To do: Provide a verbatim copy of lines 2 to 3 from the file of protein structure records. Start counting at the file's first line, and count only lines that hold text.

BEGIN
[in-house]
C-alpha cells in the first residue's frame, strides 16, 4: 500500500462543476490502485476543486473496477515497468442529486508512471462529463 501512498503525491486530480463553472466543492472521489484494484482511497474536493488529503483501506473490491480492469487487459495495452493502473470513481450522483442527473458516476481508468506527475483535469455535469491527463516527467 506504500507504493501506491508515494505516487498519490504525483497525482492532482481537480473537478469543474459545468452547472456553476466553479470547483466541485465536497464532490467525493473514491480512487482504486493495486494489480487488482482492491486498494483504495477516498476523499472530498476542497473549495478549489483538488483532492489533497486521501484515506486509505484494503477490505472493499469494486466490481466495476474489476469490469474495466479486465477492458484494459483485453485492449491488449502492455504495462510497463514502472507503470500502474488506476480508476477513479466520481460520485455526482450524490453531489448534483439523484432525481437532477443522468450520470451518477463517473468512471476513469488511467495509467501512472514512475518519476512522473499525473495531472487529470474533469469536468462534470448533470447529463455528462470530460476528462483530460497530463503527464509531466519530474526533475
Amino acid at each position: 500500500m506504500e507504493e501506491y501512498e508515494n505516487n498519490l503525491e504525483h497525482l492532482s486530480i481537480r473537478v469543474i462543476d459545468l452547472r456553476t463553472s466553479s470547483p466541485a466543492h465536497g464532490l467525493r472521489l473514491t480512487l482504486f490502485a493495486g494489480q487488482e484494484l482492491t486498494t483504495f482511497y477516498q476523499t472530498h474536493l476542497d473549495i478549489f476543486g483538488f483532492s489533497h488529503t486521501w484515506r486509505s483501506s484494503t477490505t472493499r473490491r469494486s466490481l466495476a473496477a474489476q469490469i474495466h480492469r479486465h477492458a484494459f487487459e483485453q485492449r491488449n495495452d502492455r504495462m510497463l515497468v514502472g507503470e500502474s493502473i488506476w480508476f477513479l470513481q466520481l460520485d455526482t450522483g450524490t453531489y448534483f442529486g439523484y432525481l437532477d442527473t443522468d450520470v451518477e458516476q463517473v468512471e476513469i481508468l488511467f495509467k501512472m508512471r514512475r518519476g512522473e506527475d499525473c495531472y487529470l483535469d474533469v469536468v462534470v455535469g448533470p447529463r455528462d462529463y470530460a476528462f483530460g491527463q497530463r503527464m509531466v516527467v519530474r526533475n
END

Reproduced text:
C-alpha cells in the first residue's frame, strides 16, 4: 500500500462543476490502485476543486473496477515497468442529486508512471462529463 501512498503525491486530480463553472466543492472521489484494484482511497474536493488529503483501506473490491480492469487487459495495452493502473470513481450522483442527473458516476481508468506527475483535469455535469491527463516527467 506504500507504493501506491508515494505516487498519490504525483497525482492532482481537480473537478469543474459545468452547472456553476466553479470547483466541485465536497464532490467525493473514491480512487482504486493495486494489480487488482482492491486498494483504495477516498476523499472530498476542497473549495478549489483538488483532492489533497486521501484515506486509505484494503477490505472493499469494486466490481466495476474489476469490469474495466479486465477492458484494459483485453485492449491488449502492455504495462510497463514502472507503470500502474488506476480508476477513479466520481460520485455526482450524490453531489448534483439523484432525481437532477443522468450520470451518477463517473468512471476513469488511467495509467501512472514512475518519476512522473499525473495531472487529470474533469469536468462534470448533470447529463455528462470530460476528462483530460497530463503527464509531466519530474526533475
Amino acid at each position: 500500500m506504500e507504493e501506491y501512498e508515494n505516487n498519490l503525491e504525483h497525482l492532482s486530480i481537480r473537478v469543474i462543476d459545468l452547472r456553476t463553472s466553479s470547483p466541485a466543492h465536497g464532490l467525493r472521489l473514491t480512487l482504486f490502485a493495486g494489480q487488482e484494484l482492491t486498494t483504495f482511497y477516498q476523499t472530498h474536493l476542497d473549495i478549489f476543486g483538488f483532492s489533497h488529503t486521501w484515506r486509505s483501506s484494503t477490505t472493499r473490491r469494486s466490481l466495476a473496477a474489476q469490469i474495466h480492469r479486465h477492458a484494459f487487459e483485453q485492449r491488449n495495452d502492455r504495462m510497463l515497468v514502472g507503470e500502474s493502473i488506476w480508476f477513479l470513481q466520481l460520485d455526482t450522483g450524490t453531489y448534483f442529486g439523484y432525481l437532477d442527473t443522468d450520470v451518477e458516476q463517473v468512471e476513469i481508468l488511467f495509467k501512472m508512471r514512475r518519476g512522473e506527475d499525473c495531472y487529470l483535469d474533469v469536468v462534470v455535469g448533470p447529463r455528462d462529463y470530460a476528462f483530460g491527463q497530463r503527464m509531466v516527467v519530474r526533475n